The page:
Riyadh (AsiaNews) - For the first time in history a Saudi-owned paper, Elaph, published an interview with a senior Israeli leader, Chief of General Staff of the Israel Defense Forces General Gadi Eisenkot.
In what is perhaps another first, a top Israeli leader said publicly that Saudi Arabia “has never been our enemy. It has not fought us nor have we fought it”.
Still, Israeli daily Maariv noted today that despite growing relations between Israel and Saudi Arabia, the latter “is not yet ready" for official relations with Israel.
Since Mohammad bin Salman became Saudi crown prince, the alliance between Riyadh and Tel Aviv has become more visible and is no longer a taboo.
In Paris and Beirut, some reports mention a possible meeting between Israeli Prime Minister Benyamin Netanyahu and Mohammad bin Salman in the French capital, brokered by Jared Kushner, son-in-law of US President Donald Trump.
Relations between Israel and Saudi Arabia have always been secret, and Israel has always kept a low profile to avoid embarrassing the House of Saud, the Custodians of Islam’s two most sacred places.
Nevertheless, Riyadh began to prepare Arab public opinion for rapprochement with Israel when it launched the Arab Peace initiative, offering diplomatic relations between Tel Aviv and all Arab countries, “in exchange for full withdrawal from all occupied Arab territories, [and] recognition of an independent Palestinian state with al-Quds al-Sharif (Jerusalem) as its capital”.
Although Israel has never accepted King Abdullah's proposal, Saudi Arabia has continued to seek better relations, albeit behind the scenes.
Until a few months ago, General Anwar Eshki, adviser to King Salman and head of the Middle East Center for Strategic and Legal Studies, was Saudi Arabia’s chief point man with Tel Aviv.
Last year, he visited Israel and said that Saudi Arabia would recognise Israel after the Arab Peace Proposal was implemented.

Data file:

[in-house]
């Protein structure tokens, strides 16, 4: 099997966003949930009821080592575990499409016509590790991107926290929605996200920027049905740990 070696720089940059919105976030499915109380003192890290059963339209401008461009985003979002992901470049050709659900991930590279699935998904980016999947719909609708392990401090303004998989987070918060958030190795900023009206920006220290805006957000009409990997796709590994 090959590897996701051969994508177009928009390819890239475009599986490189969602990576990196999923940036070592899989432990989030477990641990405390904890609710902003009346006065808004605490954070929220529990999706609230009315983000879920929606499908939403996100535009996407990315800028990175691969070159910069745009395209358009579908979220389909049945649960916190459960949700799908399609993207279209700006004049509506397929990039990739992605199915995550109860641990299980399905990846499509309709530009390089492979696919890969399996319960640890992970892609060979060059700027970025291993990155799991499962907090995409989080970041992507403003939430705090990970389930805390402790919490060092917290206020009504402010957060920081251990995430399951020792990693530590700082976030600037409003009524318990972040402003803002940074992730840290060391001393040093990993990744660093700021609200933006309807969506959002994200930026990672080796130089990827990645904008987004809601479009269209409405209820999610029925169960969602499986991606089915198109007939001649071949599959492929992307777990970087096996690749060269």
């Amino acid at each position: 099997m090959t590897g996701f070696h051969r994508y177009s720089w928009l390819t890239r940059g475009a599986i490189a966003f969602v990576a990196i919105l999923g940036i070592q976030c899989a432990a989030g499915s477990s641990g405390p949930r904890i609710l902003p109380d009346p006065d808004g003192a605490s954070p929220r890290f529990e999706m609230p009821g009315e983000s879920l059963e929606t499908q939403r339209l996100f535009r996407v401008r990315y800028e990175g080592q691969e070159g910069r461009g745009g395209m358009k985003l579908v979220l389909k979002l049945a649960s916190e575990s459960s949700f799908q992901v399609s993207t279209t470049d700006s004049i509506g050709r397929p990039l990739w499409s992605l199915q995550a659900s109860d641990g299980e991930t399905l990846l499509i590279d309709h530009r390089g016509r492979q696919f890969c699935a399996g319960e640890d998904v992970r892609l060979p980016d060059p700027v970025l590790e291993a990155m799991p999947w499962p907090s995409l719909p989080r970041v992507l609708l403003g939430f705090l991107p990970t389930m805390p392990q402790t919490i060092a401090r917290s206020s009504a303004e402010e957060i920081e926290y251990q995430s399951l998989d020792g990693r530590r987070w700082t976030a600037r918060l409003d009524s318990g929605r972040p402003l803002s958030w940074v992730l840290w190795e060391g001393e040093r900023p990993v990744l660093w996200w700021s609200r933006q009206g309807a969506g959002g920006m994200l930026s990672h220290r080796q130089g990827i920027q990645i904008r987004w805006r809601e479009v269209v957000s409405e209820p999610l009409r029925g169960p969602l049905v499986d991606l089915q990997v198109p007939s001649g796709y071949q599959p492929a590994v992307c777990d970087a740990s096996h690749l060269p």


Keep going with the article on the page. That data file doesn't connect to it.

When he visited Israel in May, US President Donald Trump also promised to get Israel recognised by almost all Arab countries.
In an interview with Elaph, General Gadi Eisenkot said that the danger is Iran and that Israel is “ready to exchange experiences with moderate Arab countries and to exchange intelligence to confront Iran”.
At the same time, he said, “We have no intention of attacking Hezbollah in Lebanon and bring about a war,” adding, However, we will not accept a strategic threat to Israel.”
With respect to Lebanon, the general said he was happy with the past 11 years of relative quiet since the Second Lebanon War. He admitted though that the situation in that country was complex and that the resignation of Lebanese Prime Minister Saad Hariri in Riyadh was “surprising.”
Regarding Hezbollah, Eisenkot noted that the Shia group “is beginning to feel financial pressure and starting to get into big material problems,” adding that there has been a noticeable decline in support for the group in Lebanon, even in places like Dahiya, a Hezbollah stronghold in Beirut, at a level unseen before.
The Israeli Chief of State rejected accusations that Israel supported the Islamic State group (ISIS) and Al Nusra. "The claims we're aiding the Nusra Front and its ilk in the Golan are baseless. They're our enemies, just like ISIS," Eisenkot said.
“We have attacked them more than once,” he added. “We aid the villagers on the Golan medically and we help our Druze brothers. We help only in humanitarian ways.”
On the crisis in Syria, he noted that Israel prevented Al Nusra from getting into Hadar, in south-western Syria.
Still, although “ISIS has been severely beaten and the elimination of the organisation will come soon, its ideas can return in the guise of other names and groups in Syria and the region”. (PB)